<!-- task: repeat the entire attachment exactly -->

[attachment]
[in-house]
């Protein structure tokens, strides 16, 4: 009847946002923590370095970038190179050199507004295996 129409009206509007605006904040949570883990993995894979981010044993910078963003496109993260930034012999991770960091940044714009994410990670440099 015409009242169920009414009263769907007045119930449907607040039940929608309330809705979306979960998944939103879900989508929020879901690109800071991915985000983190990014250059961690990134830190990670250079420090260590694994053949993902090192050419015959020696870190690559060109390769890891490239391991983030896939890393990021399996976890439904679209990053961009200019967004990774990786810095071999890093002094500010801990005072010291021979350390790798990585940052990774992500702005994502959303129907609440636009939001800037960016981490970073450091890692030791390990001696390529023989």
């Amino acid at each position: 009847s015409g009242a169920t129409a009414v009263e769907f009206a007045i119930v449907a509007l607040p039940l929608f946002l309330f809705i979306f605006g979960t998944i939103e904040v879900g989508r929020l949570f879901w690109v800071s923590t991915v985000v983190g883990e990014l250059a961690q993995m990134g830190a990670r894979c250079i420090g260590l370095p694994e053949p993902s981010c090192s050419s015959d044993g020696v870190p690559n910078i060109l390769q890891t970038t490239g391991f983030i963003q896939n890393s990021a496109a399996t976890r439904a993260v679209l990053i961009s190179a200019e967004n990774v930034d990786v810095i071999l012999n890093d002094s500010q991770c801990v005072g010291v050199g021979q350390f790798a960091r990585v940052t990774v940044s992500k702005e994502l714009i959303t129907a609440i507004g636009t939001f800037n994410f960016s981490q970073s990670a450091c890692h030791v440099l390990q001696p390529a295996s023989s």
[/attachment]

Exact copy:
[in-house]
């Protein structure tokens, strides 16, 4: 009847946002923590370095970038190179050199507004295996 129409009206509007605006904040949570883990993995894979981010044993910078963003496109993260930034012999991770960091940044714009994410990670440099 015409009242169920009414009263769907007045119930449907607040039940929608309330809705979306979960998944939103879900989508929020879901690109800071991915985000983190990014250059961690990134830190990670250079420090260590694994053949993902090192050419015959020696870190690559060109390769890891490239391991983030896939890393990021399996976890439904679209990053961009200019967004990774990786810095071999890093002094500010801990005072010291021979350390790798990585940052990774992500702005994502959303129907609440636009939001800037960016981490970073450091890692030791390990001696390529023989």
């Amino acid at each position: 009847s015409g009242a169920t129409a009414v009263e769907f009206a007045i119930v449907a509007l607040p039940l929608f946002l309330f809705i979306f605006g979960t998944i939103e904040v879900g989508r929020l949570f879901w690109v800071s923590t991915v985000v983190g883990e990014l250059a961690q993995m990134g830190a990670r894979c250079i420090g260590l370095p694994e053949p993902s981010c090192s050419s015959d044993g020696v870190p690559n910078i060109l390769q890891t970038t490239g391991f983030i963003q896939n890393s990021a496109a399996t976890r439904a993260v679209l990053i961009s190179a200019e967004n990774v930034d990786v810095i071999l012999n890093d002094s500010q991770c801990v005072g010291v050199g021979q350390f790798a960091r990585v940052t990774v940044s992500k702005e994502l714009i959303t129907a609440i507004g636009t939001f800037n994410f960016s981490q970073s990670a450091c890692h030791v440099l390990q001696p390529a295996s023989s």